Self-employed claim they are ‘falling through the cracks’ of Government support

Self-employed people have claimed they are “falling through the cracks” after new measures were announced on Friday to bolster the Jobs Support Scheme.

Chancellor Rishi Sunak announced that workers in pubs, restaurants and other businesses which are forced to close under new coronavirus restrictions will have two-thirds of their wages paid by the Government, up to a maximum of £2,100 a month.

Ministers will also increase cash grants to businesses in England which have been legally required to close, while a £1.57 billion fund for the creative industries was launched.

With no change to the support for self-employed people, however, freelancers have expressed that their finances throughout the pandemic have been a “struggle”.

Campaigners believe as many as three million freelance and self-employed workers have been unable to claim on the Government’s support schemes due to various restrictions.

Tim Pravda from West Sussex is a Paye freelancer working in live events, who has not been able to work since February, and does not have an event booked until April next year.

“We’ve been falling through the cracks of everything since March”, Mr Pravda told the PA news agency, explaining that the events he was supposed to work on, including London’s Winter Wonderland, have been cancelled.

Mr Pravda, 43, claims he has sent over 1,000 emails to the Government about this issue, with many more tweets, but has received no reply.

“You have to keep the pressure up on them. I’ve been up to Parliament and it’s like talking to a brick wall.

“It’s literally just falling on deaf ears, we don’t know what to do.”

Mr Pravda, who has been on Universal Credit since the pandemic hit, and moved in with family, said he is “lucky”, but that the situation is a “struggle”.

“Luckily I’ve managed to fall back on that, everything’s a complete struggle,” he told PA.

“They’ve got everything there but they’re not willing to go ahead. All we need is a support package.”

Ros, a musician and events organiser from Edinburgh who did not want to give her surname, told PA that self-employed people are “stressed” by the lack of support.

“Pretty much all my work vanished just before the first lockdown.

“I had the self employed support grant, although it was a fairly small proportion of what I would have earned, it has helped pay the bills,” Ros, aged 60, told PA.

“When it reduces down to 20% it certainly won’t be enough top live on, and I know I’m one of the lucky ones.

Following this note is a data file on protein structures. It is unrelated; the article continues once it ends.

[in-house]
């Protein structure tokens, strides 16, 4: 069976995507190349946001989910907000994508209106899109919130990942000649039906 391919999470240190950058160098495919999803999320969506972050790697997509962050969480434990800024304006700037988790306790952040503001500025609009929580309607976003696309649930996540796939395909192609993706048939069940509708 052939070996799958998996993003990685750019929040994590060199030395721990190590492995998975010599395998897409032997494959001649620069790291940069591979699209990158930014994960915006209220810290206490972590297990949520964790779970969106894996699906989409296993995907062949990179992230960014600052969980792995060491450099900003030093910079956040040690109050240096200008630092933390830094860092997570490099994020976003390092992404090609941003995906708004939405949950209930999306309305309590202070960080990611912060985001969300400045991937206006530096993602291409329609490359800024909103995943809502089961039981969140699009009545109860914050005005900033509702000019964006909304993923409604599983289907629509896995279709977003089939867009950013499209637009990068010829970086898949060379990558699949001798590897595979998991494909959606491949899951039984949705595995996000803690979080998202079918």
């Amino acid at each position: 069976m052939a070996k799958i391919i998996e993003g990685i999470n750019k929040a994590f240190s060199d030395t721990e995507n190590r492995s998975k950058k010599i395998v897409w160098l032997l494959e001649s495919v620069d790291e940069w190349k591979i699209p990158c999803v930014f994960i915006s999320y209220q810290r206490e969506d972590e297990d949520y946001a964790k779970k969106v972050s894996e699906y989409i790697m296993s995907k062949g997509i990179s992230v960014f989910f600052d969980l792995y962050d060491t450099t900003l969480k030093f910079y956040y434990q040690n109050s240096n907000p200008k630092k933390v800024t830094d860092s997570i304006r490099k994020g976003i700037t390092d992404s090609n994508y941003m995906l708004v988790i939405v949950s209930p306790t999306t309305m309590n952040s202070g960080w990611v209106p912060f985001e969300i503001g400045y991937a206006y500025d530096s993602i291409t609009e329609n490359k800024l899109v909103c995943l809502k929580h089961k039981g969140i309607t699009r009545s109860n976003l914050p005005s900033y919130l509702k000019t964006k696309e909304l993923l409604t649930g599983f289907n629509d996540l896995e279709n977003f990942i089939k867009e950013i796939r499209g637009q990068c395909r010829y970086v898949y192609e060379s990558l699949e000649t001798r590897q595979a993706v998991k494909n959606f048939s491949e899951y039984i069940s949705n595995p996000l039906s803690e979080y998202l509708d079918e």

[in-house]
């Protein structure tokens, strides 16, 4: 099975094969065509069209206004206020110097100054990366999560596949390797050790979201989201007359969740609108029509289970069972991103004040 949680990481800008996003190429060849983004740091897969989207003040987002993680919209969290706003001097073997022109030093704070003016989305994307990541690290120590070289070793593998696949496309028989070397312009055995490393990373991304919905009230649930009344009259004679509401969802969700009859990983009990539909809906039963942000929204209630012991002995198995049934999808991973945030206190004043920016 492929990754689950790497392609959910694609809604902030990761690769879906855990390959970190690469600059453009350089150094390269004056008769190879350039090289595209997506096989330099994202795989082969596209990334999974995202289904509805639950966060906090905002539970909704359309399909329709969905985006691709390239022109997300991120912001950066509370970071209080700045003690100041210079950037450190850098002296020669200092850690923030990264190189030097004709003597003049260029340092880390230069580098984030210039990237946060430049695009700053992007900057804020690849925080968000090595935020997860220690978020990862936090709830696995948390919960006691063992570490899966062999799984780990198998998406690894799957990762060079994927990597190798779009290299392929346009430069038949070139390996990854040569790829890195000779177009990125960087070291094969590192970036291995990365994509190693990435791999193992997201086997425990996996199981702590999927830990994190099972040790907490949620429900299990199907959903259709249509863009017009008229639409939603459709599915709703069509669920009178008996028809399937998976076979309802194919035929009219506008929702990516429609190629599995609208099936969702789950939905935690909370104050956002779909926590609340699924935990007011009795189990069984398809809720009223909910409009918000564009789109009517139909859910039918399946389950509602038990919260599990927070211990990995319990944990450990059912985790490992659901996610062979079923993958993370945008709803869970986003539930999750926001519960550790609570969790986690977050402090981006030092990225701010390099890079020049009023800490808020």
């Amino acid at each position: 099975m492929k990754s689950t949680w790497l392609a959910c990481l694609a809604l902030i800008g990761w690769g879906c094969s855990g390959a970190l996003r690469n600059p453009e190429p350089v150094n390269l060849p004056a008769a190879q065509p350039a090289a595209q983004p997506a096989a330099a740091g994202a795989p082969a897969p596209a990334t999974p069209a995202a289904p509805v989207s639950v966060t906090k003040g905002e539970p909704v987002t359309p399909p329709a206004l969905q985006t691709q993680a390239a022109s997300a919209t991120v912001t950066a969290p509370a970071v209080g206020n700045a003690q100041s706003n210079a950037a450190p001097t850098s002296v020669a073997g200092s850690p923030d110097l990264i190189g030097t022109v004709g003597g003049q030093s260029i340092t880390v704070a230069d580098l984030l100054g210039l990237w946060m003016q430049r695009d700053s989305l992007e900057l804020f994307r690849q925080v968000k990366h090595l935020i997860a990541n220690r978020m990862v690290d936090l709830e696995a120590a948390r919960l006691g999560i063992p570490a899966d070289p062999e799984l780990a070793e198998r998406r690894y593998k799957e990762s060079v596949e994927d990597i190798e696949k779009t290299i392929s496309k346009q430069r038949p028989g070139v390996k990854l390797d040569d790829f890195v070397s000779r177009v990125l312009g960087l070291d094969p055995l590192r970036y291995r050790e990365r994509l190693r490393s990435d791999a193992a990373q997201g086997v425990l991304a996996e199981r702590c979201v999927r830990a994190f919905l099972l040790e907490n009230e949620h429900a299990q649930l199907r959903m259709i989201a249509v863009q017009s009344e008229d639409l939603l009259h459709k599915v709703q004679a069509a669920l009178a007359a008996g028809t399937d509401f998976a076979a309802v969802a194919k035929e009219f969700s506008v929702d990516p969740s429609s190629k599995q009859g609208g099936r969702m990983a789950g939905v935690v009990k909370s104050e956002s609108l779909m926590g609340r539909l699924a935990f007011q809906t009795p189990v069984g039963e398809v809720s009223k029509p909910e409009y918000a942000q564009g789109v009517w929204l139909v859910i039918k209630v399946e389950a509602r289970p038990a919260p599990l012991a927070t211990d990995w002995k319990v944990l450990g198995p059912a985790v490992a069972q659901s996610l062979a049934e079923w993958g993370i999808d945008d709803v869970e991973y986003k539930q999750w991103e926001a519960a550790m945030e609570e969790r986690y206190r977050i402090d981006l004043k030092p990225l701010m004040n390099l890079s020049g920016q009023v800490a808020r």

“There should be higher payments that go on for longer, and payments to all the folk who fell through the cracks in the system at the beginning.

“They should announce their plans for supporting people as soon as possible… plenty of folk are unbelievably stressed about what will happen to them.”

Ahead of Friday’s announcement, some 400 freelance musicians performed in Parliament Square to demand more support for self-employed performers amid the pandemic.

Violinist Nicola Benedetti said: “Obviously there has been a massive, large lump sum given from the Government, but freelancers in particular have their own fight to fight and they have their own plight.”

Mr Sunak told reporters that his “priority has always been to protect jobs”, and that the Jobs Support Scheme is different to the previous furlough scheme.

“This is a very different scheme to what we’ve had before,” he said.

“This is not a universal approach, this is an expansion of the Jobs Support Scheme specifically for those people who are in businesses that will be formally or legally asked to close, so in that sense it’s very different.”

Campaign group ExcludedUK said in a statement: “While we acknowledge that it is important to support regions and specific industries that are being severely affected by ongoing restrictions, it continues to be the case that a huge number of individuals and small businesses, including a vast number of self-employed, have been unjustly excluded from any meaningful support since March.

“This is an intolerable situation and these people continue to find themselves ignored and face significant financial hardship and debt through no fault of their own, while the associated mental health crisis continues to deepen with every day that passes.

“The financial hardship endured for close to seven months by 3 million people is further compounded amidst the ongoing uncertainty that still lies ahead.”